How many of you have enjoyed a glass of Vin Santo, the sweet desert wine served mainly in Tuscany, in Italy? And how many of you were told that Vin Santo means “wine of the saints” like I was? Well, today we learned the truth. Vin Santo actually refers to Santorini’s signature sweet wine and was named such by the Italians who wrote on the import cases, “vin Santo,” short for “vino da Santorini”—Santorini wine.
We learned this small detail at a charming wine museum owned by the Koutsoyannopoulos family. The Koutsoyannopoulos Wine Museum is minutes from Fira and is the only museum of its kind in Greece. Dug into the tufa soil 24 feet underground, the caves and tunnels that house the museum were carved out by the family over a period of 21 years. The museum tells the story of the Koutsoyannopoulos brothers who came to Santorini in the 19th century, reviving and perfecting the art of viniculture on this barren, craggy island.
Although Santorini is known for its quality wine production, don’t come here expecting vistas of Napa or Tuscany. The horizontal vines that add such textural interest to a landscape don’t exist here. Instead, what one finds are wreaths of grape vines growing close to the ground wound round a basket. The reason for this is Santorini’s notoriously harsh, hot and dry climate. By wrapping the vines around the basket near the ground, they withstand wind, heat and better absorb the dew produced in the morning hours—often the only moisture the grapes receive. This technique has been used for centuries and is still employed today, to great success.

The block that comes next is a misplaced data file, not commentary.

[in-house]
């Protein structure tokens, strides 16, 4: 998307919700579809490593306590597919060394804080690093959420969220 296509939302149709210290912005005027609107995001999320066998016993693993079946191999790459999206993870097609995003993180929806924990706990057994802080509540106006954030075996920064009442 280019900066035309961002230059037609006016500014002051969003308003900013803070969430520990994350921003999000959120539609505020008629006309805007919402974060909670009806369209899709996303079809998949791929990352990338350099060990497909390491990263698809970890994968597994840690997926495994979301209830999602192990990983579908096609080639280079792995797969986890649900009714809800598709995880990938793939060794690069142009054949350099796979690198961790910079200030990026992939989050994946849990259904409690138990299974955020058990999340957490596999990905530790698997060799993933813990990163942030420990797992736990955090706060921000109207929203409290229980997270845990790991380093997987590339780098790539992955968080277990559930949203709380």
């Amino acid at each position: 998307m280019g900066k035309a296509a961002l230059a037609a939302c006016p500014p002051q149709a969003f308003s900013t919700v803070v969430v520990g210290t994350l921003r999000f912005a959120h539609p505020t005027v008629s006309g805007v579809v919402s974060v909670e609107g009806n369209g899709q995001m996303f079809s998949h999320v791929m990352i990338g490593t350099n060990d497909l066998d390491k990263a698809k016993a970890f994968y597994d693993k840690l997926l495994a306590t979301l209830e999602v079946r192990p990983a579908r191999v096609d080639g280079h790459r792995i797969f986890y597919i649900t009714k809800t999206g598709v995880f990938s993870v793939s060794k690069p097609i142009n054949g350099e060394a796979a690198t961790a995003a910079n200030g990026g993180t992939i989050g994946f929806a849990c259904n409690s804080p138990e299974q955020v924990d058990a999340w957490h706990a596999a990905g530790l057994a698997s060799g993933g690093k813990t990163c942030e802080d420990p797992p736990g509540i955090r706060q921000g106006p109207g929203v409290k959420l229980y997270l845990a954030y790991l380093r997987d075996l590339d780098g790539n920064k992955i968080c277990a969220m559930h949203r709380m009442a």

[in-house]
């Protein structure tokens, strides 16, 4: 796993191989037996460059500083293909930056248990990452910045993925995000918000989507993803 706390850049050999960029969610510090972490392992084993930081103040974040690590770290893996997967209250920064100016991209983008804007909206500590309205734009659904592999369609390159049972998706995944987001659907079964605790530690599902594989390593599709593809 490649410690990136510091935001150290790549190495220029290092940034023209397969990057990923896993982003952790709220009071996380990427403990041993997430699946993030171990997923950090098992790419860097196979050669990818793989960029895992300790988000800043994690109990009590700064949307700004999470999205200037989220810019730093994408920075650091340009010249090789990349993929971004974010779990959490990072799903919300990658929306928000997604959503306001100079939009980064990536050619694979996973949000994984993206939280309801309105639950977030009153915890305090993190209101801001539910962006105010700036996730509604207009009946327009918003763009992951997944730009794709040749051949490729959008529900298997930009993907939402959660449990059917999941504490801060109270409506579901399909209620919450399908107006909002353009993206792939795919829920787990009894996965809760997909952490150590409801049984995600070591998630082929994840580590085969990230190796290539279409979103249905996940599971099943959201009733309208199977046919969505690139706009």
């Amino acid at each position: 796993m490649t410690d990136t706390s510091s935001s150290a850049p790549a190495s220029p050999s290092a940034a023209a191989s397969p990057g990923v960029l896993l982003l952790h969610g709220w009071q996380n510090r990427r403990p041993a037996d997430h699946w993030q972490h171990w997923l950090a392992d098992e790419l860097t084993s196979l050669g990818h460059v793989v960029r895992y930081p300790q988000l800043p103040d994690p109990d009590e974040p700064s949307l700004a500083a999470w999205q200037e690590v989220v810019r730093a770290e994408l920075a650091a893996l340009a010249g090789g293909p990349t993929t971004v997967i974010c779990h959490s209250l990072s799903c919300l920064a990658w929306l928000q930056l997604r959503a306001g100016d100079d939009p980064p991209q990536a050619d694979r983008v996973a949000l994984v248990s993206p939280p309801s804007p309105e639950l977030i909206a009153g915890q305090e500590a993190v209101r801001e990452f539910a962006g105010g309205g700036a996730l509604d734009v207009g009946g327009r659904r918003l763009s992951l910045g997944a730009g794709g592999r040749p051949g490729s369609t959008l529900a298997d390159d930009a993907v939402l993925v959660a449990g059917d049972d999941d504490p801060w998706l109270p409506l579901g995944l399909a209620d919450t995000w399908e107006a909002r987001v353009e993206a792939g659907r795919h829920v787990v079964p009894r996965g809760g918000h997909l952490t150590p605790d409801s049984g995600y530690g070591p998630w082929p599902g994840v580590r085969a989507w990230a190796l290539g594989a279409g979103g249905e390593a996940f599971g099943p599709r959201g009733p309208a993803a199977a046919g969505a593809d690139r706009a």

The museum took us through the many generations of the Koutsoyannopoulos family and their wine making innovations. Each alcove told, in somewhat retro Disney fashion with life size puppets, an aspect of wine making in Santorini.
After our visit to the winery we were treated to a private tasting in a conversely modern tasting room, complete with a pre-recorded tasting narrative. It may not have been everyone’s preferred style of wine tasting, but I doubt many would argue that it wasn’t unique!
To cap off our wine tasting afternoon we then headed to the antithesis of the family run museum with its quaint, kitschy puppets and pre-recorded tasting to a modern, sleek wine tasting machine. Santo winery arguably boasts the most scenic setting of any winery anywhere. Set along the caldera on the opposite end of the crescent from Oia, one needs little more than a glass of wine and the views to be convinced one is in paradise. The only problem, paradise was crowded. Really crowded. All the cruise ship guests had the same idea and getting a glass of wine at the winery was laughably as impossible as it was for Paul Giamatti in Sideways trying to get a glass of wine at the Fess Parker winery, ultimately resorting to drinking from the spit bucket. While none of us sank that low, the ambiance lacked a certain, je ne sais quoi…sincerity? At least the views delivered. Oh wait, we are on Santorini. That’s a given!
We wrapped up our last night on Santorini doing guess what? You guessed it…watching the sun sink into the sea. Santorini has the ability to induce a false sense of photographic genius in even the most banal of iPhone photographers and we were no exception. I’ve deleted over 40 photos of sunset that night, and I’ve been told by Santorini standards it was nothing spectacular, but in my heart of hearts it was something special, at least due in part to the scenery but more so to the company!
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